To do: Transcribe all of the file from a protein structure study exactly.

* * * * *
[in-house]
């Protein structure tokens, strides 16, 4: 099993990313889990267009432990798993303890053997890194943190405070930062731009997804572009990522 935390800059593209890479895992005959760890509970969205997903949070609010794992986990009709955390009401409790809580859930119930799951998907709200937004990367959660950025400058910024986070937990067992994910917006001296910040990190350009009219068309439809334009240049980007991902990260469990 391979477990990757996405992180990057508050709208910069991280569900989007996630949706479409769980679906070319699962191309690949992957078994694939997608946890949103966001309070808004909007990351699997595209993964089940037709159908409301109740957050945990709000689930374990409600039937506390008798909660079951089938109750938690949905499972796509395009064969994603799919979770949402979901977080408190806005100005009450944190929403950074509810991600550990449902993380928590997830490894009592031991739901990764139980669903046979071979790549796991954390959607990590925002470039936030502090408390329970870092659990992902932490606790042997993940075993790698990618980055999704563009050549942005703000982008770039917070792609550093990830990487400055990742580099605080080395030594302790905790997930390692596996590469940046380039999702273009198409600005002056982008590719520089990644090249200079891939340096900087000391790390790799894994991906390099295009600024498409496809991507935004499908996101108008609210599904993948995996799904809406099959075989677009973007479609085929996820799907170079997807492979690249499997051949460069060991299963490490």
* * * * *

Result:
[in-house]
């Protein structure tokens, strides 16, 4: 099993990313889990267009432990798993303890053997890194943190405070930062731009997804572009990522 935390800059593209890479895992005959760890509970969205997903949070609010794992986990009709955390009401409790809580859930119930799951998907709200937004990367959660950025400058910024986070937990067992994910917006001296910040990190350009009219068309439809334009240049980007991902990260469990 391979477990990757996405992180990057508050709208910069991280569900989007996630949706479409769980679906070319699962191309690949992957078994694939997608946890949103966001309070808004909007990351699997595209993964089940037709159908409301109740957050945990709000689930374990409600039937506390008798909660079951089938109750938690949905499972796509395009064969994603799919979770949402979901977080408190806005100005009450944190929403950074509810991600550990449902993380928590997830490894009592031991739901990764139980669903046979071979790549796991954390959607990590925002470039936030502090408390329970870092659990992902932490606790042997993940075993790698990618980055999704563009050549942005703000982008770039917070792609550093990830990487400055990742580099605080080395030594302790905790997930390692596996590469940046380039999702273009198409600005002056982008590719520089990644090249200079891939340096900087000391790390790799894994991906390099295009600024498409496809991507935004499908996101108008609210599904993948995996799904809406099959075989677009973007479609085929996820799907170079997807492979690249499997051949460069060991299963490490």